With thanks to the publisher and Netgalley for the review copy.
There is something about these dark, late autumn evenings that are perfect for a bit of old fashioned mystery and suspense. Murder at the Manor – edited by Martin Edwards brings together a fabulous collection of short stories, mysteries that are set in that favourite golden age setting of the country house. As Edwards explains in his introduction, country house crime stories remain as popular as ever. Their appeal is driven particularly by nostalgia for a bygone era. The stories in this collection were written over a period of approximately sixty-five years, and cover a period in which society in Britain and life in those country houses was changing. These stories therefore cover a period before, after and naturally during that period typically referred to as the Golden Age of crime fiction. There are some real gems in this collection, with several well-known authors of these kinds of tales, including Arthur Conan Doyle, E W Hornung, G K Chesterton, Margery Allingham, Ethel Lina White and Nicholas Blake.
It is always hard to review an entire collection of stories, so rather than trying to talk about each story – I will endeavour to give just a flavour of this superb collection, which I just loved. Each story is prefaced with a short bio of the author, setting the story which follows in the context of the author’s body of work. Several of the authors were new to me, some old friends.
In this collection we are treated to a glorious mixture of mystery story ingredients, country house parties, poison, jealousy, strange inscriptions, bizarre and unexplained phenomenon, wills, suspense, jewel theft, amateur sleuths and ingenious policemen.
There was only one story in the collection that I had read before, The Copper Beeches by Arthur Conan Doyle, which is the opening story. As a Sherlock Holmes fan, I was happy to read it again. A young woman named Violet Hunter consults Sherlock Holmes as to the wisdom in accepting a position of governess which she desperately needs, the job specifications are very odd – her prospective employers requiring her dress in a certain way when asked, and to cut off her hair. Miss Hunter decides to take the position in Hampshire at a house called The Copper Beeches, but it is agreed that Holmes and Watson should be on standby in case needed. It is not long before Holmes and Watson are travelling to Hampshire to meet with Miss Hunter again, and hear the story of her peculiarly sinister employment.
“The story features both Sheringham and another regular Berkeley character, Chief Inspector Moresby, and its twists and turns illustrate why Agatha Christie, among others heaped praise on the ingenuity of Berkeley mysteries.”
Anthony Berkeley is a writer I hadn’t read before – and this mystery is absolutely brilliant – true I had mostly worked out what was going on, but I was desperate to know how it would all be solved. The story revolves a young man, Hugh, who had suffered from shell shock in the First World War. He is the owner of Ravendean, and his cousin Frank who is abroad with his wife, is Hugh’s heir. Happily engaged to Sylvia, his future seems an assured one. Until one night, following dinner with his fiancée and friends, Hugh finds his car won’t start and decides to walk through Horne’s Copse. Half way through the wood, Hugh stumbles upon the body of his cousin Frank, with a bullet hole through his head. Shocked, supposing his cousin to be in Italy Hugh races off for help, the doctor and the police. On his return with the police and his friend the doctor, Frank’s body is gone, and all sign that Hugh was ever there obliterated.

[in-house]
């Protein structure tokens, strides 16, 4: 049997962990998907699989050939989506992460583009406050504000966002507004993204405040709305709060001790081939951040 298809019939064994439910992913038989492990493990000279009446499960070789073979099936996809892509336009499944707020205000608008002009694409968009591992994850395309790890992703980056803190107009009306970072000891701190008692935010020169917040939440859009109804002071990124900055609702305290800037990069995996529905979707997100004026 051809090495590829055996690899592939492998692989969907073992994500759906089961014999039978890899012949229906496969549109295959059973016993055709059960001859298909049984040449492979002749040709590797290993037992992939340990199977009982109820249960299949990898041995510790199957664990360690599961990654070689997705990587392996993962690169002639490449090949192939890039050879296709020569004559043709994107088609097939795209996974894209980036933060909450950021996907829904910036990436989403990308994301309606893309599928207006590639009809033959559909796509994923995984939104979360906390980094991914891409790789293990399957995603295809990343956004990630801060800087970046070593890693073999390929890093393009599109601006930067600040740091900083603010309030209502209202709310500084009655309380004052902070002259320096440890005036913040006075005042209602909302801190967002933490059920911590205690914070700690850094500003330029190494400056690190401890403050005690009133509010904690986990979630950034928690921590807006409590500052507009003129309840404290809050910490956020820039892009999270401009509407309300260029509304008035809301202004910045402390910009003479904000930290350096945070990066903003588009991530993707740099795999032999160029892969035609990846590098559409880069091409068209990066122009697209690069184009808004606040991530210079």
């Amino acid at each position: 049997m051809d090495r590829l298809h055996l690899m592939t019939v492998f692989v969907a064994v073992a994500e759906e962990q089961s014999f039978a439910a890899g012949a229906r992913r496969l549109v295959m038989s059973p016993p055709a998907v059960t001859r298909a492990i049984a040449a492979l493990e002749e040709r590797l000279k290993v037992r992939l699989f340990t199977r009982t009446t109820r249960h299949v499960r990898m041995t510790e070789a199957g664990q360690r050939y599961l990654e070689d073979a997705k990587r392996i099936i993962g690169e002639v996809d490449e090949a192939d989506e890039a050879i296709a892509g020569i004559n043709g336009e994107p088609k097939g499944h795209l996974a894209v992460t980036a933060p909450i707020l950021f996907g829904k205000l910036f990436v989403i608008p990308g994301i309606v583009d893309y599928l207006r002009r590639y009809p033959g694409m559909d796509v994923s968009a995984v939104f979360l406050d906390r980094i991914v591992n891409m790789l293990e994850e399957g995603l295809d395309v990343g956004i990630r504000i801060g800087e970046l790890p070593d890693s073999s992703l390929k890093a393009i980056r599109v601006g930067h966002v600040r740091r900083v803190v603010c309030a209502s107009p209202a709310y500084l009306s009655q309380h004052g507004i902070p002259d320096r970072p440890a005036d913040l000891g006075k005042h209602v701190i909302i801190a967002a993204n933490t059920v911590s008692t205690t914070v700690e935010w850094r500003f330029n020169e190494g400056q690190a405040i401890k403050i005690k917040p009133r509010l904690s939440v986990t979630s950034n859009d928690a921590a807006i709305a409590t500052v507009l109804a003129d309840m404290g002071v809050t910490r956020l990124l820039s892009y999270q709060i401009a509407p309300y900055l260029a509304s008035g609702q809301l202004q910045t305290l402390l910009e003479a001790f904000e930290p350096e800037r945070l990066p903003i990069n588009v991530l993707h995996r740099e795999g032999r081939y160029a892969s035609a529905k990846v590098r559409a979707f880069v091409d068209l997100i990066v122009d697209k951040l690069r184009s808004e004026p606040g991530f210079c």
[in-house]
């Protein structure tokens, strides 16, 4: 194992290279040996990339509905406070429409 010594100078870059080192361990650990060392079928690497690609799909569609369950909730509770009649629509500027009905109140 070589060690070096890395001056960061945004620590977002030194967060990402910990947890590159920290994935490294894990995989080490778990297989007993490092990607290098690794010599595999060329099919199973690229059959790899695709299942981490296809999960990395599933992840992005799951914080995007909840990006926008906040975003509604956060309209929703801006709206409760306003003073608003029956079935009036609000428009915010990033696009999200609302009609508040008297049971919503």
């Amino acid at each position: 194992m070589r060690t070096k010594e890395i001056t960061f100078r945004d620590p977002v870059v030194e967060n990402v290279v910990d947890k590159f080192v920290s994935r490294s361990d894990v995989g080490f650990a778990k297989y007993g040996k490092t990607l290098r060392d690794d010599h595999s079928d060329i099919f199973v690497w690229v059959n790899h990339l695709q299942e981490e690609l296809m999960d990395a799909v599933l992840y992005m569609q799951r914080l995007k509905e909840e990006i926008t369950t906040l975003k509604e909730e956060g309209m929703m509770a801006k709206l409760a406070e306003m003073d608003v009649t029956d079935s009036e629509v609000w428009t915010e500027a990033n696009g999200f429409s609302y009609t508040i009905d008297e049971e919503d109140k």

J J Bell is another author who was new to me – and his story The message on the Sun Dial is superbly executed in which he uses the plot device of the ‘dying message’. Philip Bolsover Wingard (generally known by his middle name) is a man with debts. Bolsover is heir to his more sensible and reliable cousin Philip Merivale Wingard. When Bolsover’s latest forgery of his cousin’s name is discovered by his furious cousin, Bolsover is driven to take extreme action. Later that night, in the grounds of his cousin’s estate – a knife is drawn, and a man is murdered. Behind him is left a strange and inexplicable message on the edge of the sun dial. Can anyone fathom what it means, and solve the mystery of the attacker?
I recently read Fear Stalks the Village by Ethel Lina White, so I was looking forward to reading The Unlocked window which comes toward the end of this collection. I wasn’t disappointed; it’s a fantastic story of suspense, set in a country house where two nurses have care of a very sick patient. The neighbourhood have been terrified by a series of recent murders; nurses have been targeted by a medical student with a grudge.
“Nurse Cherry hurried through her round of fastening the windows. As she carried her candle from room to room of the upper floors, she had the uneasy feeling that she was visible to any watcher.
Her mind kept wandering back to the bad business of the forgotten oxygen cylinder. It had plunged her in depths of self-distrust and shame. She was overtired, having nursed the patient single-handed, until the arrival, three days ago, of the second nurse. But that fact did not absolve her from blame. “I’m not fit to be a nurse,” she told herself in bitter self-reproach.”
Will the unprotected women in the house fall victim to the murderer on the loose, are they really as vulnerable as Nurse Charry starts to fear? I read that whole story with my heart in my mouth. Brilliant, spine tingling stuff! I really must read more Ethel Lina White.
Murder at the Manor is a superb collection – most especially for fans of the Golden Age.